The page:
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The Last Soldier Killed in Afghanistan

By First Sgt Michael Dean

“It's been a long year and day. As I honored SSG Ryan Knauss, I was able to share the story of the last Soldier killed in Afghanistan. I barely knew this man, yet he left an indelible mark on me and so many others.I'll never forget the fight to keep him on this mission. His immediate leadership wanted him on it, he basically begged for it, and I could have stopped it. He was being prepared for something else. However, I agreed and he stayed on this mission. He was theright guy at the right time. At least, I say that over and over to myself. Was he? Probably. However, I still can't get past the thought. I remember the last time I saw him, driving away with the team to catch their flight with me having no second thoughts. What makes it more difficult is the absolute feeling of helplessness since this team went out the door on their own. They were the only PSYOP team on the ground. They worked 12+ hours, everyday. We watched from Ft. Bragg. Updates came, and the once mostly organized operations I was familiar with were described as the wild west. The place was lawless. We heard the reports, and we knew we had injured, but we assumed they were minor. Then the day turned turned dark. My commander and I we're called to the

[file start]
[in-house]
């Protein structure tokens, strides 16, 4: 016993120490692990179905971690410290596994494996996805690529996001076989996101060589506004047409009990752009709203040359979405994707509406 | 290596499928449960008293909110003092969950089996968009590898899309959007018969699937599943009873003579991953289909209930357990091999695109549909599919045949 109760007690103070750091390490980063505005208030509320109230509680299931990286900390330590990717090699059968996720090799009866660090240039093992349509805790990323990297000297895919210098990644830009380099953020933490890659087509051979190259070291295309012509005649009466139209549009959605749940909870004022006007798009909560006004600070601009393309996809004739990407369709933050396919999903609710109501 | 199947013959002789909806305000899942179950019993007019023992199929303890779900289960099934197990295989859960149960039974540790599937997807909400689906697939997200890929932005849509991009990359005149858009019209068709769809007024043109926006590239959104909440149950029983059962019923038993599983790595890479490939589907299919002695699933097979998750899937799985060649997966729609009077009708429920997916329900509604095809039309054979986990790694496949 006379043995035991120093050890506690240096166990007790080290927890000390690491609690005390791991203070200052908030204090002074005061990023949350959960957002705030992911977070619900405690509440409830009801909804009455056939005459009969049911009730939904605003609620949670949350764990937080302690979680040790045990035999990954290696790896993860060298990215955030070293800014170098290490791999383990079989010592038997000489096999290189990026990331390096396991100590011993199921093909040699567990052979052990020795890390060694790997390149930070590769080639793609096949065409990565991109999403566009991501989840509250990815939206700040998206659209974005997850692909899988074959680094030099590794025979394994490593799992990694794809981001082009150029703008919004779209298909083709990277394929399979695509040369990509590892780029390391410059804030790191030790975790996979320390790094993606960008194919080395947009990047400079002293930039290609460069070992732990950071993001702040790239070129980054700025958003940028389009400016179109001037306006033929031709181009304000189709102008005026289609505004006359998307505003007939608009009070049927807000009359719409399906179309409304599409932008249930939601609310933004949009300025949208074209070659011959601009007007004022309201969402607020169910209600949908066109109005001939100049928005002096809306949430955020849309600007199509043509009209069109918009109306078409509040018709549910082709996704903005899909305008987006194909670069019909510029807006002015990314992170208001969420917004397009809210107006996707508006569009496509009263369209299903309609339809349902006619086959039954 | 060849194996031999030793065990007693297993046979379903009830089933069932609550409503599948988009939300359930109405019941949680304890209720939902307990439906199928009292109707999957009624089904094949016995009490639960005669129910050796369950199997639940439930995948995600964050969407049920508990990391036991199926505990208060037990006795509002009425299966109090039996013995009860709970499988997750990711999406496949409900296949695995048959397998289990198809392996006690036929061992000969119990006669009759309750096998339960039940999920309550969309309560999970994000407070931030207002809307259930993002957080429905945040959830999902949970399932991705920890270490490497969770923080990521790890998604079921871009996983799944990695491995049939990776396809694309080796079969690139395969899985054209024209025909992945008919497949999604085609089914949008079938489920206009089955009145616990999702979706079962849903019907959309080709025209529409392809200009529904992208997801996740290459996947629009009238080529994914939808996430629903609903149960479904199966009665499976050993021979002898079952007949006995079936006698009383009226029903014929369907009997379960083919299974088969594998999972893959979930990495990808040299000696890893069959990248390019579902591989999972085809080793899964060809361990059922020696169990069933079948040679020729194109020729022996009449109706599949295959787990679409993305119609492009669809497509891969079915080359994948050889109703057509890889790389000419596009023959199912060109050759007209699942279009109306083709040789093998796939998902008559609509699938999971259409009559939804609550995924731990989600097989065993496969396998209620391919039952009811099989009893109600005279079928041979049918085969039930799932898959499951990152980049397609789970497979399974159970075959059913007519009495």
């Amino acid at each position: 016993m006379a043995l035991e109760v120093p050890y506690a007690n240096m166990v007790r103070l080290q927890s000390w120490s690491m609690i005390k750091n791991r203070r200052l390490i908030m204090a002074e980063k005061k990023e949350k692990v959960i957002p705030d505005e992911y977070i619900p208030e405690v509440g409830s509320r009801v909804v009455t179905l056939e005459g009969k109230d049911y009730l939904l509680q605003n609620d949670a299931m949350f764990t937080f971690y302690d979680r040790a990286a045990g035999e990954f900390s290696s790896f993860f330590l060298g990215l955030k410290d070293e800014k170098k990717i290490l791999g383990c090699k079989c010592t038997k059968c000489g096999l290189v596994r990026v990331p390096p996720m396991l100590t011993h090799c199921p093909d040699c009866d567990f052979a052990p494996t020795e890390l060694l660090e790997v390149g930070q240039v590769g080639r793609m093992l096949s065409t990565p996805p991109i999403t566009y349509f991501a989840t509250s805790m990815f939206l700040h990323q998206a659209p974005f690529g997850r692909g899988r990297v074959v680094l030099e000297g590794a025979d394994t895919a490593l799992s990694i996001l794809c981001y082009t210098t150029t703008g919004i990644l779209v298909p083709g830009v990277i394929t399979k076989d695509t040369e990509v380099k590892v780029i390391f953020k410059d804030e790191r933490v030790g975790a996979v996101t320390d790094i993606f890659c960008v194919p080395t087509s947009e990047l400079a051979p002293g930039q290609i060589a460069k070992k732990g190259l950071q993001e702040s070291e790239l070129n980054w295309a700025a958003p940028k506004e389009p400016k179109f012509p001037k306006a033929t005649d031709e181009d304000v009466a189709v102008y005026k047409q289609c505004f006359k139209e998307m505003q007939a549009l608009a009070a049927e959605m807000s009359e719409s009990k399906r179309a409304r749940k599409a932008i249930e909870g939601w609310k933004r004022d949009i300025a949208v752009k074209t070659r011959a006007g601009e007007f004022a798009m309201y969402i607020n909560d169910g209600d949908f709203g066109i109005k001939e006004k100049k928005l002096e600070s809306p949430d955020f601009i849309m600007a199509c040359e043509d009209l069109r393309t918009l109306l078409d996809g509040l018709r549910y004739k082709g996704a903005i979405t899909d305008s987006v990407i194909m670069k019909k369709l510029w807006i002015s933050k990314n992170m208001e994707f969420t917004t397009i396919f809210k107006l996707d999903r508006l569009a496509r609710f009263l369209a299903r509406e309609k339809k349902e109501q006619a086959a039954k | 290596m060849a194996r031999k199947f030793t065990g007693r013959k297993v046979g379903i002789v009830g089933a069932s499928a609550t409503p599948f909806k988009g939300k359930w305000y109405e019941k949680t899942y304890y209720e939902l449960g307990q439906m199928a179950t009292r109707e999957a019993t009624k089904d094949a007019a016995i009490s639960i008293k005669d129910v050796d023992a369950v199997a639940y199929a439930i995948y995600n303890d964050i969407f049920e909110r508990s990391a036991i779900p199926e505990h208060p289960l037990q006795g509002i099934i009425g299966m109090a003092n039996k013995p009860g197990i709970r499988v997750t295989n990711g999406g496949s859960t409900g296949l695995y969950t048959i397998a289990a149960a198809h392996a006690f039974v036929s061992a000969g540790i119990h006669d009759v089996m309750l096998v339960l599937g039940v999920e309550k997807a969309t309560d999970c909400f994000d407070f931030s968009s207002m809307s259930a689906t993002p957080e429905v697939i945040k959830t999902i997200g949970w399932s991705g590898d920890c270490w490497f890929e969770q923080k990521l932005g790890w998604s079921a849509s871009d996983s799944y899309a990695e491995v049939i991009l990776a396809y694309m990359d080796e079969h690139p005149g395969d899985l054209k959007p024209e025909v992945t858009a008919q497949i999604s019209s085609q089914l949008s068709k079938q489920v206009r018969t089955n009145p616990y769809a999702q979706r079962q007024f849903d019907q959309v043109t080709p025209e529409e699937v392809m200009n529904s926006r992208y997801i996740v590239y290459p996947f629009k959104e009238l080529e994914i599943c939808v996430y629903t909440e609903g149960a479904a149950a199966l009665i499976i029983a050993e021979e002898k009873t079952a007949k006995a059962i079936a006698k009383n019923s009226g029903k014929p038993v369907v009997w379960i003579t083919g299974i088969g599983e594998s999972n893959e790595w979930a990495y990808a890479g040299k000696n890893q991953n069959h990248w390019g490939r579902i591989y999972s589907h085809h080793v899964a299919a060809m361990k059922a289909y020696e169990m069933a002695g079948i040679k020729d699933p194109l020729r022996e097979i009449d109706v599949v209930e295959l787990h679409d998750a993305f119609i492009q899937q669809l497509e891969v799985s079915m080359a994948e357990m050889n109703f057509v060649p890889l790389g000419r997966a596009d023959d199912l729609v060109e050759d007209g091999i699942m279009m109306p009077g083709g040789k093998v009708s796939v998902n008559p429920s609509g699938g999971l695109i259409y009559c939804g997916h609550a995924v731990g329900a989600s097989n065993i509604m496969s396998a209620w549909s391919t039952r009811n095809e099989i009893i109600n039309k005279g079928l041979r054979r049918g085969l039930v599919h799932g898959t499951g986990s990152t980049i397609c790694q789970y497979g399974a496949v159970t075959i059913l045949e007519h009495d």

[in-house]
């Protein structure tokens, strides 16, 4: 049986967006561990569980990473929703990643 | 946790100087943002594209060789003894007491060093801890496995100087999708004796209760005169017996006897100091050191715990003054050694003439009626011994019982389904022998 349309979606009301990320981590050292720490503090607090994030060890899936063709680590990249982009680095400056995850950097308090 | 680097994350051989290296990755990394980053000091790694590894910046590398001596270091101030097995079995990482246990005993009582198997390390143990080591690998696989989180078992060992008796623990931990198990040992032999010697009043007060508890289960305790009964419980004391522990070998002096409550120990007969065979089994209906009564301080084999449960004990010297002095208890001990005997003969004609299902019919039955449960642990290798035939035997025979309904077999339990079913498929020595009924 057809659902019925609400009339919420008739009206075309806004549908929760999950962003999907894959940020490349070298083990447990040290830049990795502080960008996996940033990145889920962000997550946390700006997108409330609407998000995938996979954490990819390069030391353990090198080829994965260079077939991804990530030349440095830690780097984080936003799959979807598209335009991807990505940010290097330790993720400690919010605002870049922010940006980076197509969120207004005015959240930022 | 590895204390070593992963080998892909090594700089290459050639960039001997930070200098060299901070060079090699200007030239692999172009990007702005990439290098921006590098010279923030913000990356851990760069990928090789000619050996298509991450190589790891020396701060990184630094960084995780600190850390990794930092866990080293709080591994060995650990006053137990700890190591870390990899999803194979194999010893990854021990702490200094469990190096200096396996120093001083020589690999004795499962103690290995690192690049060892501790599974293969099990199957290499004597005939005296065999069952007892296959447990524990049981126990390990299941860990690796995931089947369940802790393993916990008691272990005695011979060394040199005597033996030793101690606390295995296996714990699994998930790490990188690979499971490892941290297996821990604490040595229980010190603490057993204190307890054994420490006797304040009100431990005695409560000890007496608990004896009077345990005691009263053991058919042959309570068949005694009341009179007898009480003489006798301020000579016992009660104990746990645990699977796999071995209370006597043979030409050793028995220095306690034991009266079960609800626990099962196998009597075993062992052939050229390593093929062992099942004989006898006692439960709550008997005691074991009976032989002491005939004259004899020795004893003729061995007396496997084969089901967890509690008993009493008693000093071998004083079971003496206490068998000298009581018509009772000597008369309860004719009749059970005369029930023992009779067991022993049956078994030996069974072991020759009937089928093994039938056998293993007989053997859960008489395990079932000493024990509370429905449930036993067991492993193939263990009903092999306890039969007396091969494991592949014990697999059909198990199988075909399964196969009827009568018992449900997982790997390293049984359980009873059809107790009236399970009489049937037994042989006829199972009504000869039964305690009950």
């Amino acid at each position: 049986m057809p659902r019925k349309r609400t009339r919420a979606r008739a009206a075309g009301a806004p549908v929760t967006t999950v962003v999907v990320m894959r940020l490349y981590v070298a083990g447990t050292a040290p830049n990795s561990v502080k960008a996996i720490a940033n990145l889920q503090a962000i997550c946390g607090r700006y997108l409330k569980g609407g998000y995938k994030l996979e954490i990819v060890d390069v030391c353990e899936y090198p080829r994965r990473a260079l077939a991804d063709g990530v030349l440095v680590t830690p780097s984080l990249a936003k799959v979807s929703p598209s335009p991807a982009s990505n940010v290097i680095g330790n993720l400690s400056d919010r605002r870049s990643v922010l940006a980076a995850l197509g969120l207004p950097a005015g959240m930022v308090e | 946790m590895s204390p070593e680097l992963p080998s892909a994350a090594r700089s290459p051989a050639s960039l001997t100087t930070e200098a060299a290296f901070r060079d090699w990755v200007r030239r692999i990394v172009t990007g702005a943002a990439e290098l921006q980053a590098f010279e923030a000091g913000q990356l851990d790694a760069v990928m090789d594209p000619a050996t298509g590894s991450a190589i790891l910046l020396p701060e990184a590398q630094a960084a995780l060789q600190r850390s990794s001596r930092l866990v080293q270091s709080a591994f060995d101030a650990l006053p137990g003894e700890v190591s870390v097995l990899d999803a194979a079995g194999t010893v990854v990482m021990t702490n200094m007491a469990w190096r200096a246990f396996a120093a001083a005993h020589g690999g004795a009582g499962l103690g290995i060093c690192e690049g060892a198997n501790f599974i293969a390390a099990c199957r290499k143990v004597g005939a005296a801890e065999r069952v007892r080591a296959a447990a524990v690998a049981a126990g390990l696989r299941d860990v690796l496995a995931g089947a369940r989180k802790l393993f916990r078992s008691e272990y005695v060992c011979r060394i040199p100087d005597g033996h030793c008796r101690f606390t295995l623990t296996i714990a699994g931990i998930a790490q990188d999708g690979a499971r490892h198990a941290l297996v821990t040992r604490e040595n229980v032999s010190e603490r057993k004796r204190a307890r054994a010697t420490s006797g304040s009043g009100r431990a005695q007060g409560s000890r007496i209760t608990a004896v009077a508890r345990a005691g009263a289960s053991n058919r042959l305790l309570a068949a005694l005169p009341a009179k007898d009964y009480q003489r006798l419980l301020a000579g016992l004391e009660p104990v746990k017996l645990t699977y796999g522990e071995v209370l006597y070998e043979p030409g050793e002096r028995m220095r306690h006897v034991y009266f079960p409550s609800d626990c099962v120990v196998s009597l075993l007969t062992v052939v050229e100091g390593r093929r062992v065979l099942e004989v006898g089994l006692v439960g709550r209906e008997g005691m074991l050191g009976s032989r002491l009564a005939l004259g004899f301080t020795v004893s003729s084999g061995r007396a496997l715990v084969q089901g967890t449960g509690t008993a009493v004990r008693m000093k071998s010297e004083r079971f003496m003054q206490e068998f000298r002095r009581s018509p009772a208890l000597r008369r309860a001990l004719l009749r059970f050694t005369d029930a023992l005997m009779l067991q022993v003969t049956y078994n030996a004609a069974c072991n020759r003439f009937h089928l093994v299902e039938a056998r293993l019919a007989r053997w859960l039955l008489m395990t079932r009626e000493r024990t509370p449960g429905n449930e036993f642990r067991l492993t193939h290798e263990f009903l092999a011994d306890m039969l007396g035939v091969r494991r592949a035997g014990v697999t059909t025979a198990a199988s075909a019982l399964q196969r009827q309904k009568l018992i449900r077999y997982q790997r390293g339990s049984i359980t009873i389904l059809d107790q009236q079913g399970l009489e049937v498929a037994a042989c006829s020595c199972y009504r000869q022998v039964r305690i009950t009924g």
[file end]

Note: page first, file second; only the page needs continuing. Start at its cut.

battalion headquarters. We received the bad news. Ryan didn't make it. It was like a punch straight through the heart. All the questions ran through my mind. Why? How? Why did we let him go? This was supposed to be an easy mission; get the new kid some easy experience to prepare him for the next thing. Was he the right guy? Would he still be here if I had pulled him? Yes. But who else would've been taken? Was he the right guy? Probably. Then, I had to put on a straight face for the boys at the company. That was the hardest thing. We had to wait until the official notifications happened; I had to tell them we had no updates. They had hope in something I knew was lost. He was gone. Why does any of this matter? Well, they dont tell you what you sign up for as a military leader. You know there's a possibility someone will die or be killed. It's part of the profession of arms; it's a sad reality. Hell, I've had friends killed and loaded body bags on helicopters. It sucks, trust me. However, it hits far different when you're the one making decisions that can impact whether or not someone lives or dies. Ryan made such an impact on me, I knew he was born for this. He was going to take our Regiment to new heights. However, his time was cut short. Was he the best guy for the job? Probably. Was it mine or anyone on the grounds fault he was taken too soon? I dont think so. Regardless, that thought will never leave me.It is my burden to tell his story and honor him for what he gave us; his life so that others may live freely. Today will always be his day, my little bit of pain is the least I can endure to show my thanks to him. He truly was the best of us. Long live TPT9000.”

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